One of the most common problems with the cloud is the lack of visibility it presents,” says Okta’s Turner. That nebulousness also contributes to next most common issue.

Orchestration Cloud computing often lacks the liquidity to give you a perfect internal market for your computing resources. That’s because there isn’t perfect communication and completely free movement of

the means of production (the computing capacity, memory, storage and networking.

Clouds are designed for scale and elasticity and typically use cheaper commodity components. That’s a potential problem, says Dave LeClair, senior director of strategy at Stratus Technologies.

To keep cloud applications up and running, they need to be designed to work around potential failures. For existing applications that have been tried and tested over years, this means a total rewrite to make them cloud-ready.

This is not only a costly and time-intensive exercise that requires specific skill-sets, there is also a significant amount of risk attached,” says LeClair. Applying those time-honoured approaches to availability in the cloud doesn’t make sense. What is needed is a cost effective technique that uses the inherent elasticity of the cloud to provide the availability expected by individual applications, at specific times and under specific circumstances.

Software-defined availability is the next generation approach that satisfies this need for availability, in this always-on world, underpinned by this next generation of computing,” says LeClair.

Migration CIOs are often told to cut costs and move workloads into the cloud, says Ash Patel, Insight UK’s head of cloud for EMEA. This leads to another problem.

As you add more cloud services the CIO should consider the management questions that will determine how cohesive the IT infrastructure will be. How do you integrate multiple clouds into your current environment? Do you add single sign on? Can you? How do you get one cloud provider to connect to another? Is there one out there that can do it all? “Managing these services becomes very complex, both from an infrastructure perspective and user,” says Patel.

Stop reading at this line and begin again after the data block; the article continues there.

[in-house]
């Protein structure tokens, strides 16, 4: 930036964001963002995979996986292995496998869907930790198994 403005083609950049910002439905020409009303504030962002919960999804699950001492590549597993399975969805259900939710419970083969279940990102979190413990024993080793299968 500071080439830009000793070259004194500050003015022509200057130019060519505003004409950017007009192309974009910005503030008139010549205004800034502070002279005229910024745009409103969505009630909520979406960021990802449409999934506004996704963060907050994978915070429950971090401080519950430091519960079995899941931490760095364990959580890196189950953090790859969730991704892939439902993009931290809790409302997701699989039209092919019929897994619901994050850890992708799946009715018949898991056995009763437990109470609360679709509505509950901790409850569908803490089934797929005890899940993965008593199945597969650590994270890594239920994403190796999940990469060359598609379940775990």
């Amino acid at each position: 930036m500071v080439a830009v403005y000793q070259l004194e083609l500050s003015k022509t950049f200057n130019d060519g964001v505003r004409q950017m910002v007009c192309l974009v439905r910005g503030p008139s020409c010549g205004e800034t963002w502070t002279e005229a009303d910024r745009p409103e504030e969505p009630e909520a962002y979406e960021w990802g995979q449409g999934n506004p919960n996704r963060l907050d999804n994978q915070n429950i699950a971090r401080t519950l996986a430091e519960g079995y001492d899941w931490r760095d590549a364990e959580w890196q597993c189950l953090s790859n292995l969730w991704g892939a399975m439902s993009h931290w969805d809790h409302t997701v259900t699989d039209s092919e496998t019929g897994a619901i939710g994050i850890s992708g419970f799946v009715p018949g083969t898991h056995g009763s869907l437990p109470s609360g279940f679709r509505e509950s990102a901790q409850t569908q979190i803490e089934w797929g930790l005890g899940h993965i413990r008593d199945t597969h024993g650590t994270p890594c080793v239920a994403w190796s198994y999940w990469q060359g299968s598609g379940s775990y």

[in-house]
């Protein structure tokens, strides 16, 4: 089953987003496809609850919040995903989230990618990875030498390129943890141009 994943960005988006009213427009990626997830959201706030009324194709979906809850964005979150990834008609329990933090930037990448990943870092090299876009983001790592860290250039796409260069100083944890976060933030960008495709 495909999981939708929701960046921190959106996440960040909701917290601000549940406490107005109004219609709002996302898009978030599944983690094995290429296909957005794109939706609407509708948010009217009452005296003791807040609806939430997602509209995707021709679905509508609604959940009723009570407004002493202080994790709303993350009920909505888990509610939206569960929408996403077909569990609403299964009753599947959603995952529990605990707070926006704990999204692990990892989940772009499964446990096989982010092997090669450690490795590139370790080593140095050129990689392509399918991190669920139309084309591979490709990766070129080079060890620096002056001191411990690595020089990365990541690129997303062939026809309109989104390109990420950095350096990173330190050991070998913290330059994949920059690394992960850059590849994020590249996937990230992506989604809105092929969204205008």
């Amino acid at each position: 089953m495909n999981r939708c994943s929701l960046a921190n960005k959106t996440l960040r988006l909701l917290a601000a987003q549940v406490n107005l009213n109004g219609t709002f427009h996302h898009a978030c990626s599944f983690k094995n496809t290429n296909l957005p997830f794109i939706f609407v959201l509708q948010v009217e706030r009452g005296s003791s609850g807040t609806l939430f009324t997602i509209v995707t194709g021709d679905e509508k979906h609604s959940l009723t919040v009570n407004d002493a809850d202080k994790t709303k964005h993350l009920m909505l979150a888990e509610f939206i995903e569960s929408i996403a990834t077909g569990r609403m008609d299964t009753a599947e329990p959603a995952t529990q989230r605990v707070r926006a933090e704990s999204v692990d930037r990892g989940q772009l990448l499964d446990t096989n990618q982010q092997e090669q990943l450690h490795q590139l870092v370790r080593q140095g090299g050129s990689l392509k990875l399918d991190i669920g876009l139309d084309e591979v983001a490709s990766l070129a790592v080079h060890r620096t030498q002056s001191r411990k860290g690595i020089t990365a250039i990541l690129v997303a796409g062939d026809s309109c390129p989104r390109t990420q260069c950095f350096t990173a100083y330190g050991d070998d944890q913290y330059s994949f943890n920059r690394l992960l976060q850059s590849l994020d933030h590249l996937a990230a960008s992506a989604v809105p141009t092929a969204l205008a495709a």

The marketing talk says cloud makes it easier to manage your service. This is true for a cloud service in isolation, sometimes, but most businesses don’t stop at one service,” says Patel. So the big picture gets complicated – and complicated is expensive. To configure the whole IT structure, both cloud and on premise, so that everything is working in harmony, sounds a lot easier than it is.

So how do you choose the right cloud service? Is it better to re-engineer your current on-premise environment to the cloud? Or do you work with what you have and try and choose the cloud services that are easy to integrate? How will you manage your hybrid environment, how will your IT work with cloud services?

These are all questions people ignore in the rush to get into the cloud. But the biggest mistake you can make is ignore the details as if they are some trivial software licence agreement.

In the cloud “the contract negotiations can take longer than the estimated project duration,” says Lori Williams, Appirio’s general manager for EMEA. But is that really a bad thing?

To avoid the most common mistakes:

  • Do have realistic expectations of what cloud is going to bring.
  • Do read the small print: make sure you fully understand the ins and outs of the service before you sign
  • Budget carefully: on-premise and cloud are different beasts and you need to look closely at details on licensing
  • Be prepared to rein in services that aren't needed; monitor expenditure closely
  • Make sure that you understand the implications of downtime and prepare for failure
  • Don't stint on lawyers' fees or worry about negotiating SLAs – getting it right first time will save a lot of grief later

Edited on 30 July to correct some wrongly attributed quotes